I was 11 years old the first time it happened. The thought popped into my mind – What if I’m pregnant? – I couldn’t shake it. I had never been sexually active but this menacing feeling that somehow I may have gotten pregnant possessed me. I spent hours combing the internet reading everything I could find about pregnancy. At 11, I knew every pregnancy symptom by heart. Like a broken record I’d ask my friends for reassurance that I wasn’t pregnant. I even convinced my friend’s older sister to buy me as many pregnancy tests as my elementary school allowance could afford. The negative test results, information on the internet, and reassurance of my friends could not convince my mind that I wasn’t pregnant. An intense anxiety had seized me – something must be wrong. This would be my first episode with OCD.
Over the next decade I was intermittently consumed by new obsessions for months at a time. I didn’t know what was happening to me and was terrified to find out. I could’ve Googled my symptoms, but that was too scary. What if the search results tell me that I’m a monster or “crazy”? I was 22 when the heights of my desperation reached past my fears of what if. I finally searched online for my symptoms and the internet responded with article after article pointing to OCD. I balked – How could I have OCD? I’m not a clean freak! I don’t wash my hands all the time! On top of that, how could I have a mental illness? I’m happily married, raising a family, getting straight A’s in college, and surrounded by amazing friends. My preconceived notions about OCD and mental illness (fueled by media misrepresentations) made me highly resistant to the idea.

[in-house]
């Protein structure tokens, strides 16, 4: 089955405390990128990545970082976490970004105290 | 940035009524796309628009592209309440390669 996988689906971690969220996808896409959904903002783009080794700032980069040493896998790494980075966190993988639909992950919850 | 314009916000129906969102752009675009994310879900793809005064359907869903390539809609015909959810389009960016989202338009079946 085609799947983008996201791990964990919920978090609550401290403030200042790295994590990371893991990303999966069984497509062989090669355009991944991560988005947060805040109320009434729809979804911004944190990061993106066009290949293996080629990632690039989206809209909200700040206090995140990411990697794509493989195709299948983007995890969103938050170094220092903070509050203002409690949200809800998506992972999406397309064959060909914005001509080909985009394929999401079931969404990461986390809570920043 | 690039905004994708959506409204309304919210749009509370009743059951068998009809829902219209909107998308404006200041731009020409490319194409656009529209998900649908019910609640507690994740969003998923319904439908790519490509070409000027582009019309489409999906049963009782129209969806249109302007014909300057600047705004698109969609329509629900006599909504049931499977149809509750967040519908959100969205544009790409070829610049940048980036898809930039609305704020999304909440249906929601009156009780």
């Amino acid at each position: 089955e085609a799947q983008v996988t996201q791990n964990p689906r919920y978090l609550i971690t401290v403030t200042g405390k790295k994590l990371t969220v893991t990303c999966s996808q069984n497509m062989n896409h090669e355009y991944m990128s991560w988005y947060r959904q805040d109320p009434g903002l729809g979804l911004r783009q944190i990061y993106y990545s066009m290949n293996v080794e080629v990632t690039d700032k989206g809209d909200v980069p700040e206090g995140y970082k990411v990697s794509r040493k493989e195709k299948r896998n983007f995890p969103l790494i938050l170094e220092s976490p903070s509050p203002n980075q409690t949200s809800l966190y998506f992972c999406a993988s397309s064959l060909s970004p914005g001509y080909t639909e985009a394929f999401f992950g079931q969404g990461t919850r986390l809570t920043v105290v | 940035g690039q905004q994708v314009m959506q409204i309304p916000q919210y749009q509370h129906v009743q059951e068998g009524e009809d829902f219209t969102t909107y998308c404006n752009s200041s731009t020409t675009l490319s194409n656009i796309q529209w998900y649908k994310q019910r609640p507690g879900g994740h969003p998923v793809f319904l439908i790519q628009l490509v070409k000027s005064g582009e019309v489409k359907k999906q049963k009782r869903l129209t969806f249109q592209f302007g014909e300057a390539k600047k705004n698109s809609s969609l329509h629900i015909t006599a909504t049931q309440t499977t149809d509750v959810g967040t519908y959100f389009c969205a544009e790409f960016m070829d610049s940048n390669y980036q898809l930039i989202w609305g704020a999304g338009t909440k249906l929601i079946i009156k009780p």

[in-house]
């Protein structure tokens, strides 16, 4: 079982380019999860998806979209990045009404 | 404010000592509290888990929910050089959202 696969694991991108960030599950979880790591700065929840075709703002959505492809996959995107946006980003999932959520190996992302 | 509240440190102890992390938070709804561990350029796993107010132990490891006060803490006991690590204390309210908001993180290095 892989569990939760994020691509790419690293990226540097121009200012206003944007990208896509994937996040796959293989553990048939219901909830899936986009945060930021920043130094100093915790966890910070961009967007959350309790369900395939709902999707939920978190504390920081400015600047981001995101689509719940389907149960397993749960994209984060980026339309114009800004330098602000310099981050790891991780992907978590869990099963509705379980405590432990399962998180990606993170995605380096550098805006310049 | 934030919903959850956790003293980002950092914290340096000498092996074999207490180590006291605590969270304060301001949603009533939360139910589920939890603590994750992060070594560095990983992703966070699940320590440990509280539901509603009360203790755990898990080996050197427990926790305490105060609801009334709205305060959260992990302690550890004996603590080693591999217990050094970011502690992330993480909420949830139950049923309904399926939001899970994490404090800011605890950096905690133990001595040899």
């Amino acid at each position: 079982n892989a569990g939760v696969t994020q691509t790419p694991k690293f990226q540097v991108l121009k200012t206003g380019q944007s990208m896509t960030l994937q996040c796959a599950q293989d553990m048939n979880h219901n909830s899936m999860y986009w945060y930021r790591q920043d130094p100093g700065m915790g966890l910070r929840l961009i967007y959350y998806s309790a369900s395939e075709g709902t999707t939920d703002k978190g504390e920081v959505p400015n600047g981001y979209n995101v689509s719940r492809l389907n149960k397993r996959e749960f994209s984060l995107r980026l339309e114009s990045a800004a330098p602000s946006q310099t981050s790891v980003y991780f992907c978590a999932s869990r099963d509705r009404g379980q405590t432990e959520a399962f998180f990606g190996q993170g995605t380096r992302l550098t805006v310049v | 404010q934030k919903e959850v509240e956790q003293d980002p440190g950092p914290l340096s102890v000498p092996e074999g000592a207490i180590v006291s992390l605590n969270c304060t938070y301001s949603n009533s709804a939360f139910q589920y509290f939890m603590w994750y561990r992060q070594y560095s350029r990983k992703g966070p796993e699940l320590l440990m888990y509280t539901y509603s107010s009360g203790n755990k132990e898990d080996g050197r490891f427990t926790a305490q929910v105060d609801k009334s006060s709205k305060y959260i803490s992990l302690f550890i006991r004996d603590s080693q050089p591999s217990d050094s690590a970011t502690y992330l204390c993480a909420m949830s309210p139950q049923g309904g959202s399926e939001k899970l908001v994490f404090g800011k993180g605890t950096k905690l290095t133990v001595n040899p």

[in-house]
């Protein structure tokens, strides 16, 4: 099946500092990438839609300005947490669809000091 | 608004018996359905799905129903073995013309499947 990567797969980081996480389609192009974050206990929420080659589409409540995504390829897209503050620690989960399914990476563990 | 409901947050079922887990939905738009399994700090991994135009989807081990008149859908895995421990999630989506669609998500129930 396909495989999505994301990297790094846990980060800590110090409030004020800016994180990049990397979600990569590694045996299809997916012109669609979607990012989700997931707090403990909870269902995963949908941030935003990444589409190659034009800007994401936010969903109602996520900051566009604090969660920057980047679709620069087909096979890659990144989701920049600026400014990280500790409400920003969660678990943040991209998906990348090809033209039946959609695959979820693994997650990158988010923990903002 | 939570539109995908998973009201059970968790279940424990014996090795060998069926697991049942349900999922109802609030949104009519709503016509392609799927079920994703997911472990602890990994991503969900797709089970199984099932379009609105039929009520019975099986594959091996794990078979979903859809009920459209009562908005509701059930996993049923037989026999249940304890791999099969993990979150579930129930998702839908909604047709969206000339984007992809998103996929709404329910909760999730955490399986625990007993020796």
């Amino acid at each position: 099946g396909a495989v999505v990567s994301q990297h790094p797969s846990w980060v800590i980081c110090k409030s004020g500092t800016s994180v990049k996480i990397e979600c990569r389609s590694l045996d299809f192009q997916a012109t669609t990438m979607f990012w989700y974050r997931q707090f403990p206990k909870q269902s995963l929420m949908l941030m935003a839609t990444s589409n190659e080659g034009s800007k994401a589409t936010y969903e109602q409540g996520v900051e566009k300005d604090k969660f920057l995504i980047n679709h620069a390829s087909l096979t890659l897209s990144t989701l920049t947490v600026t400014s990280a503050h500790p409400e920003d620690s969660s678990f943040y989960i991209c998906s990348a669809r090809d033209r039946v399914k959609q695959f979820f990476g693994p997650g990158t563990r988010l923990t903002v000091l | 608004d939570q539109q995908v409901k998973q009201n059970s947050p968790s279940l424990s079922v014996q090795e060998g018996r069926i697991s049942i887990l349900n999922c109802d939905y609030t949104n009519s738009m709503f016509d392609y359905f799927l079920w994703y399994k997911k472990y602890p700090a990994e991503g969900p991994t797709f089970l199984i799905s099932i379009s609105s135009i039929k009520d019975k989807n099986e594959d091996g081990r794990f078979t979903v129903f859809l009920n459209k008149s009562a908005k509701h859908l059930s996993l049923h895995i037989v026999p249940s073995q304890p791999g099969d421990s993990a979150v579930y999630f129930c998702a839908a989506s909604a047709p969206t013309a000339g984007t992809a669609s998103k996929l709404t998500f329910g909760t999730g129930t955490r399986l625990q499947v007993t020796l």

I decided to educate myself. After some time, I was able to relinquish my prejudices about mental illness and decided to seek treatment locally on Guam, where I still currently reside. I sought help from three mental health professionals, two medical professionals, and even pastors. To this day, I believe that all of these people were well-intentioned and did what they knew to help me. However, I didn’t receive the treatment I needed; and unfortunately, this is a very common experience for people seeking treatment for OCD.
Without proper treatment, I was 27 and suicidal as a result of a particularly harrowing episode. Simultaneously, something in me was desperate to live. I decided to seek treatment outside of Guam and began ERP with an OCD specialist in New York over Skype. I know with absolute certainty that treatment saved my life. This is why I am pursuing my doctorate in clinical psychology and have become a licensed mental health professional. It is my purpose to transform this suffering into something life giving. I share my story here because I have hope. I have hope for myself and while I struggle at times, I know there is a solution. I have hope that together we can eliminate stigma surrounding mental illness by coming out from the shadows. I have hope I want to share with you, just as others have shared with me. You are not alone. There is a way out.
Thank you for sharing your story Jacquelin!
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